This cost is only inclusive of Disney Park attractions that are part of Disney Genie+, not Individual Lightning Lane attractions which come at an added cost. Attractions only available as Individual Lightning Lane purchases include Seven Dwarfs Mine Train in the Magic Kingdom, Guardians of the Galaxy: Cosmic Rewind in EPCOT, Star Wars: Rise of the Resistance in Disney’s Hollywood Studios, and Avatar: Flight of Passage in Disney’s Animal Kingdom.

But the biggest reason why replacing FastPass was perhaps not a mistakebut a good business decision for former Disney CEO Bob Chapek and Chairman of Disney Parks, Experiences and Products Josh D’Amaro was its name.


Credit: Disney Tips

Think about it. When you want to skip the line at the supermarket, you might say, “Where’s the FastPass line?” When you pick the right lane in a highway queue, you may exclaim, “We picked the FastPass lane!” And even at Disney’s theme park competitors like SeaWorld and Universal Studios, we’ve heard Guests ask where the FastPass entrance is.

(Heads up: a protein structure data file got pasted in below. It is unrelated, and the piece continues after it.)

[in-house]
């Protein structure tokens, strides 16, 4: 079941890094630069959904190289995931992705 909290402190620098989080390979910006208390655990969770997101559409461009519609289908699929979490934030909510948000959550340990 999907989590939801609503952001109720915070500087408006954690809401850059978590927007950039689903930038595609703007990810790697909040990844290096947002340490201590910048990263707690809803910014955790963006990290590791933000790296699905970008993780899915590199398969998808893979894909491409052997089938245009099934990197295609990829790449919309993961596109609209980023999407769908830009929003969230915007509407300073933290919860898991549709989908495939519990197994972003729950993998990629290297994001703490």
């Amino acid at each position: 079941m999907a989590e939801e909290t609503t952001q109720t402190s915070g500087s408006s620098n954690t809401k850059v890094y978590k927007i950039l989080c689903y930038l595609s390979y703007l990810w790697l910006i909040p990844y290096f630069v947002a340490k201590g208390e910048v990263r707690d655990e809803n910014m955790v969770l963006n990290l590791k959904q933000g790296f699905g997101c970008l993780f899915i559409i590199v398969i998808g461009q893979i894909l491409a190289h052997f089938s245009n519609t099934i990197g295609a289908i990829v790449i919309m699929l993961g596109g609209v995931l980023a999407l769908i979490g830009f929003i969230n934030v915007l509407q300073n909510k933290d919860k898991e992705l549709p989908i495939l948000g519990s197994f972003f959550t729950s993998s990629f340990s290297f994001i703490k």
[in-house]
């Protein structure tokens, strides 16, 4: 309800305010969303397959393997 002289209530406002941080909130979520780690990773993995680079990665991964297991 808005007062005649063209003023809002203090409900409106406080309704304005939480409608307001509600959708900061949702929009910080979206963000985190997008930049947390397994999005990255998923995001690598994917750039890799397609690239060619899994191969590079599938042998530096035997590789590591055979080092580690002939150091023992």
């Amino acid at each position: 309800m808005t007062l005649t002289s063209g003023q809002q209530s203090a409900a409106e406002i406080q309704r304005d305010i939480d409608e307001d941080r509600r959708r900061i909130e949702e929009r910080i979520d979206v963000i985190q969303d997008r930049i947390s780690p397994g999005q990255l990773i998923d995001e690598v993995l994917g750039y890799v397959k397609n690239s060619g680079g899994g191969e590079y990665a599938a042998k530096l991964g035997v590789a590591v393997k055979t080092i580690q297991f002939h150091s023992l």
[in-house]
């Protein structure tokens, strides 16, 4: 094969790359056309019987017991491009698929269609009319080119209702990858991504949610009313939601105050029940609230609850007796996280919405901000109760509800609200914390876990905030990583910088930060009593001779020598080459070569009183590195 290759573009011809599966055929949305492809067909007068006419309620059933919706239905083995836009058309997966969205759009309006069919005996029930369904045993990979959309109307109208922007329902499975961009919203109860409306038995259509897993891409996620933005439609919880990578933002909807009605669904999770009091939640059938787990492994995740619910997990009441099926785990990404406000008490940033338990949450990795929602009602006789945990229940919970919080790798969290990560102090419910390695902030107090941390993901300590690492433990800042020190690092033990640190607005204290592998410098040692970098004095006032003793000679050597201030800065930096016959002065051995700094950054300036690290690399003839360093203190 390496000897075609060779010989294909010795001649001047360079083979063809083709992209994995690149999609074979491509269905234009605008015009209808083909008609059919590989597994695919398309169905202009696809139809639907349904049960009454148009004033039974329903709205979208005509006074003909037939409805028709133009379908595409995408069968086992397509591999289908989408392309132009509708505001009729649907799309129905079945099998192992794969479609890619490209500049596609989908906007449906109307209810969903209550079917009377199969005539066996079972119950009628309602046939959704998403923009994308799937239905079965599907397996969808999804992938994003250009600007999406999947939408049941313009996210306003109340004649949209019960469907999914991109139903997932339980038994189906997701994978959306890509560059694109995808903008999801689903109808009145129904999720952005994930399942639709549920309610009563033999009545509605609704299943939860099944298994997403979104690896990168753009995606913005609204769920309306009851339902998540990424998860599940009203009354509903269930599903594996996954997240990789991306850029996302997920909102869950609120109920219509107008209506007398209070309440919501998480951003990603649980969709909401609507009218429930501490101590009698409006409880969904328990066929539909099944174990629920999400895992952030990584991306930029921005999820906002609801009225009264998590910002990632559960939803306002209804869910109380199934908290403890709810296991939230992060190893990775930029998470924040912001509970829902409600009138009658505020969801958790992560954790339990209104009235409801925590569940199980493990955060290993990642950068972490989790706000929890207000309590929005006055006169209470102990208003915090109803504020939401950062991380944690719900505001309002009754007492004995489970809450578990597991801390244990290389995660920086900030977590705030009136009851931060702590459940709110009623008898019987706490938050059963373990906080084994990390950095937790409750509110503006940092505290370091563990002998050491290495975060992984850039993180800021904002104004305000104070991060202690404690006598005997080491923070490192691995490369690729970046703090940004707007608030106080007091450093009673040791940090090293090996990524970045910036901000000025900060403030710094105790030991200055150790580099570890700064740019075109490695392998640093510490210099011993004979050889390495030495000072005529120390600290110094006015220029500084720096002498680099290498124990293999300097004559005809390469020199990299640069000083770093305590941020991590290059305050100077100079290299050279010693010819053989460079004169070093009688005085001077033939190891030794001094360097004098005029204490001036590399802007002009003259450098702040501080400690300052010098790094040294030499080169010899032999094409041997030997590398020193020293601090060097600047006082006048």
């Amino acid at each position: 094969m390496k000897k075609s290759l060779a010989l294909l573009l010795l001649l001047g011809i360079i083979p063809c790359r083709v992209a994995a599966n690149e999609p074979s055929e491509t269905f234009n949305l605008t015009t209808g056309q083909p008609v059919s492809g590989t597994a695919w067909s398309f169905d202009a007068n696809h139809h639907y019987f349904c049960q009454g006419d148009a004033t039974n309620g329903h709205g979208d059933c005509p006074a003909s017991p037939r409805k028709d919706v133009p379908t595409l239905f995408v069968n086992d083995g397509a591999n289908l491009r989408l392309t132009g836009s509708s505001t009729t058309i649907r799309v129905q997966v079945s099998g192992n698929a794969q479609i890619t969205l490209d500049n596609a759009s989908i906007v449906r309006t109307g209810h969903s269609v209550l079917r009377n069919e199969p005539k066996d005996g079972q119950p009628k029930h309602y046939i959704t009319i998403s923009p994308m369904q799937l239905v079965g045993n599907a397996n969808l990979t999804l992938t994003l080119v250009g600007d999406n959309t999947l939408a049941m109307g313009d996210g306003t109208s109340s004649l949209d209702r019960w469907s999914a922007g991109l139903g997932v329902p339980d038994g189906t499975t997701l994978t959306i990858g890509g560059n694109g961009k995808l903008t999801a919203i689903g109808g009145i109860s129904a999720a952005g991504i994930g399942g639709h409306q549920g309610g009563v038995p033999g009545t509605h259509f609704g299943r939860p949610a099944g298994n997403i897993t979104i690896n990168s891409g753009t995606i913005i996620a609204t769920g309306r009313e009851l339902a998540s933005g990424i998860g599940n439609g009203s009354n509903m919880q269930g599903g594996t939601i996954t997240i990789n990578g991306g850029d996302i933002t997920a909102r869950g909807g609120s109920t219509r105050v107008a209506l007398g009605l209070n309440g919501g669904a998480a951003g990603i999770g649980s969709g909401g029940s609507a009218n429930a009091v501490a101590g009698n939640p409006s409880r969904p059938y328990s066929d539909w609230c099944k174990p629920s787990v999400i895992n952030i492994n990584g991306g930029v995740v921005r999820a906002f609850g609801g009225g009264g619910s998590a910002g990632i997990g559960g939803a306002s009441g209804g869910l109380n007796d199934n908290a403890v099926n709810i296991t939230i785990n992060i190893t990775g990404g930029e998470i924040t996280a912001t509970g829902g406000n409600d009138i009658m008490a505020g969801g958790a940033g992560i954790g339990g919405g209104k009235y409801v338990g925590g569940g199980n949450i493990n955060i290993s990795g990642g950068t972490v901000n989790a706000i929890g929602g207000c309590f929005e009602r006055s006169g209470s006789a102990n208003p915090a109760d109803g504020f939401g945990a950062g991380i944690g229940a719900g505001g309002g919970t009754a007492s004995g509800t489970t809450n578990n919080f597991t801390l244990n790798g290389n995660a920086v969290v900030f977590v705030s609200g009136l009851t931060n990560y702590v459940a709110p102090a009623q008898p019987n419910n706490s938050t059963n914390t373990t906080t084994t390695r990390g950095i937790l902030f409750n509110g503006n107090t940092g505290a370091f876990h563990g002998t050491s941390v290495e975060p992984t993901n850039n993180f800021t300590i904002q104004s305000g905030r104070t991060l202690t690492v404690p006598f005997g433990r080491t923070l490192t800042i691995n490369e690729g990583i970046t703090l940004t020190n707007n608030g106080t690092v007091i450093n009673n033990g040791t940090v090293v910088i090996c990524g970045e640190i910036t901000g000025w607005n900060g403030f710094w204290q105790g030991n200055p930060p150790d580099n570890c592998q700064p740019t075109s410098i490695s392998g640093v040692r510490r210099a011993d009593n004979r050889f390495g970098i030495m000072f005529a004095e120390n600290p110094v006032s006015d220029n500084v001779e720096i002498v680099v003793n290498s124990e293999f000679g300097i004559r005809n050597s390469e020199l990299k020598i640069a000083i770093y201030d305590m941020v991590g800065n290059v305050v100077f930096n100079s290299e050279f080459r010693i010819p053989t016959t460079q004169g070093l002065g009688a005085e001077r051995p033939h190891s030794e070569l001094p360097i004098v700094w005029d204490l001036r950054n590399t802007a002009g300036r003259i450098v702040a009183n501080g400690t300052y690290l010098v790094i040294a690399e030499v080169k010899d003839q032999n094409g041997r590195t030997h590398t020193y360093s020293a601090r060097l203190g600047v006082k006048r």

The name FastPass has become synonymous with skipping a long line. It has become part of our vocabulary. Just like Kleenex for tissues, ChapStick for lip balm, and Frisbee for the disc toy, FastPass has become a company trademark whose service was so successful, it has come to represent an entire category.

Even now that we have Disney Genie and Lightning Lane, Guests at Disney theme parks still call the line-skipping service FastPass or the “new FastPass.”

But maybe Disney changed the name because of the problems that can arise from this phenomenon for a company. When something becomes widespread in society because of its own popularity, one can argue that it no longer represents the brand, it represents the action. As a result, in trademark law, companies cannot trademark things that are descriptive in nature.


Credit: Disney

Back in 1921, Bayer lost its trademark for Aspirin to what people now call “genericide.” The case set a precedent for modern standards, i.e. if a brand name is understood by the public to refer broadly to a category of goods and services rather than a brand’s specific good or service, a company may be at risk of losing its trademark.